Pete Kaiser wins third consecutive Kuskokwim 300

Pete Kaiser won his third consecutive Kuskokwim 300 Sunday morning. (Photo: Katie Basile / KYUK)

His was the team to beat and no-one could. Sunday morning for the third year in a row, Pete Kaiser won the 2017 Kuskokwim 300 Sled Dog Race, crossing the finish line in Bethel at 10:37 a.m. to loud cheers from his hometown crowd. His leader Palmer brought home the nine-dog team, 28 minutes faster than last year.

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Brent Sass, last year’s runner up, followed 46 minutes later at 11:23 a.m.

Kaiser left the final upriver checkpoint of Tuluksak with a 20-minute edge over Sass, pulling the snowhook from the river ice at 5:22 a.m. Sunday morning for the final run to Bethel. At the finish line Sunday morning, Kaiser said the dog team signaled early in the run that they could make it home for the prize.

“When we left Tuluksak, they looked really good. We were on step within a few miles, and I could feel the power in the handlebar,” Kasier said.  “I knew at that point that if we could keep that going, he’d [Sass] have a hard time time catching us. As far as knowing that you’re going to win, not until you get here. But he’s a heck of a competitor, I knew he’d be coming after us.”

Brent Sass placed second for the second year in a row in the Kuskokwim 300.
(Photo: Katie Basile / KYUK)

A 29-year-old member of the next generation of mushers, Kaiser had eight K300 finishes to his name coming into the race and an experienced core team who has raced the past three years. He also brought several “up and coming” two-year-olds into his race team. Kaiser won the $25,000 top prize from the $150,000 purse.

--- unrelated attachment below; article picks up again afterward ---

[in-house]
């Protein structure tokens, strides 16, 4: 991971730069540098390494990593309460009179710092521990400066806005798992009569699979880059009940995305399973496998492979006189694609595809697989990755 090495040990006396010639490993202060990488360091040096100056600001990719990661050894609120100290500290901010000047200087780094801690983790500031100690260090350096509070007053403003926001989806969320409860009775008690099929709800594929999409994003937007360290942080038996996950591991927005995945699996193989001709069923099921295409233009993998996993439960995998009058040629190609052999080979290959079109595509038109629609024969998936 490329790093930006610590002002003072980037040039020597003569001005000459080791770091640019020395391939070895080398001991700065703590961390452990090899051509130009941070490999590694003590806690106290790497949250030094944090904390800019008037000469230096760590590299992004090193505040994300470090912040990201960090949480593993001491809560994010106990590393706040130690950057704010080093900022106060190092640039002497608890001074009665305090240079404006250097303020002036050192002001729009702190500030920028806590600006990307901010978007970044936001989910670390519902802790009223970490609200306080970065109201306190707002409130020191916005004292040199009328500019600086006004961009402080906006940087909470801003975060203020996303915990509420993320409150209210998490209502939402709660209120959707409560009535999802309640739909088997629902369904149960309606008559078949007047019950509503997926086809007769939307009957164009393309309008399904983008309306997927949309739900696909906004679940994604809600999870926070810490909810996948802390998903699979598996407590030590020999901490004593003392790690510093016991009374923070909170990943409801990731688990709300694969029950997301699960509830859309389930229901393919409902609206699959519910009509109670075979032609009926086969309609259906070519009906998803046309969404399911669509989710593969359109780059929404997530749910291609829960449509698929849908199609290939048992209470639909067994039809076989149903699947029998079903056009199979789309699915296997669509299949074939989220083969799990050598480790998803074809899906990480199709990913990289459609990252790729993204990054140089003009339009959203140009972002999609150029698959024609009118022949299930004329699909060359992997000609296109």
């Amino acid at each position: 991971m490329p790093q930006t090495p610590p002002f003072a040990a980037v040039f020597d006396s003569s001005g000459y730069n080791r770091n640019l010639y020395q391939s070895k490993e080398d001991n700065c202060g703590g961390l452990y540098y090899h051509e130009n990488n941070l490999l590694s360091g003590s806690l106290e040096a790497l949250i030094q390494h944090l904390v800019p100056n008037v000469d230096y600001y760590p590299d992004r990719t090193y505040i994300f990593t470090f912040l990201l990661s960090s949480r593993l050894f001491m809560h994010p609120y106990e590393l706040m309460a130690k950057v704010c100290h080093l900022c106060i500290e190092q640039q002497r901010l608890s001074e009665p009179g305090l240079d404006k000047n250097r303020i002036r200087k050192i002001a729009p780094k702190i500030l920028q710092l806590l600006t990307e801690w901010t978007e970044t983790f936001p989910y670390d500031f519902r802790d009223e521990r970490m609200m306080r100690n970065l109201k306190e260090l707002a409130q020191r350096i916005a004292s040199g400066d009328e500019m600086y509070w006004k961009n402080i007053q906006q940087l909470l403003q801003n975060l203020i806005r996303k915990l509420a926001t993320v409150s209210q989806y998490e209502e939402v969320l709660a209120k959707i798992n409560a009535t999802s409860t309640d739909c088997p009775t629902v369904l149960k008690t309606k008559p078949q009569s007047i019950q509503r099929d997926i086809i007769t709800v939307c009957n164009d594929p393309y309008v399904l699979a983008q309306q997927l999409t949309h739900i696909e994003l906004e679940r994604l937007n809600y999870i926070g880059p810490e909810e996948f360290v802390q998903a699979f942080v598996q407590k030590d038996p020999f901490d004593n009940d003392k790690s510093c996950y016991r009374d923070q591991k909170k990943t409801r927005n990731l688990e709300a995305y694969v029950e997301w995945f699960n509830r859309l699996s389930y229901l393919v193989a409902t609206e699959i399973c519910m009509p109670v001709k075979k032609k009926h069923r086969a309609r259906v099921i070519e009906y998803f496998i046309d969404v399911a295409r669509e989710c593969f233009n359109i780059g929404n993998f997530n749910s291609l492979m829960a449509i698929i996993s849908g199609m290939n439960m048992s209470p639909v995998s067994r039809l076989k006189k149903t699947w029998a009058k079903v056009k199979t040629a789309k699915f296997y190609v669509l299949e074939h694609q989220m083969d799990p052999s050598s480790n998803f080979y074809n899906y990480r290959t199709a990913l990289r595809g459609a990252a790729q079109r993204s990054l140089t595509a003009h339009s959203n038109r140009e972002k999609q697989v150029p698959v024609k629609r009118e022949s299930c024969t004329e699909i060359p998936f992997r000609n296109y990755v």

In a frigid race with temperatures reaching minus 40, Kaiser had to contend with a set of challenges from the cold.

“You put a couple extra layers on, the dogs gets coats, a little extra care makes every task a little more difficult,” Kaiser said. “It was nice to have a cold race with snow. It actually feels like winter here.”

36-year-old Sass, a seasoned Yukon Quest musher based in the interior community of Eureka, was never far behind from Kalskag onward. With his six discretionary hours of rest over the 300-mile trail, Kaiser banked his rest earlier than his closest competitor, taking four hours in Kalskag on the outbound trail and an hour each in Aniak and on the way back through Kalskag. Sass took his first three hours in outbound Kalskag and completed the Aniak and Whitefish Lake loop in one big march before taking the next three again in Kalskag. While Sass pushed through Aniak during the day Saturday, Kaiser’s team was able to tack on the advantage he needed to secure the victory.

Aniak musher Richie Diehl earned his highest-ever place in the K300, coming into the Bethel finish in third place. (Photo: Katie Basile / KYUK)

Kaiser’s team built a small lead by running 24-minutes faster than Sass into Aniak and 16 minutes faster into Kalskag. But with the fresh inbound Kalskag rest in his team, Sass began to slash into Kaiser’s buffer, gaining 14 minutes on the trail into Tuluksak for the final rest. That set up a classic final sprint on the 50 miles from Tuluksak to Bethel. The mushers’ rest schedules match last year, when Sass chased Kaiser but was unable to overtake him in the final stretch. Richie Diehl placed third in the K300, his best career finish.

In 2015, Kaiser became the first local musher in nearly three decades to win the Kuskokwim 300. Now he matches Mitch Seavey for the second-most titles with three. Only Jeff King has more victories with nine.

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Anna Rose MacArthur is a reporter at KYUK in Bethel.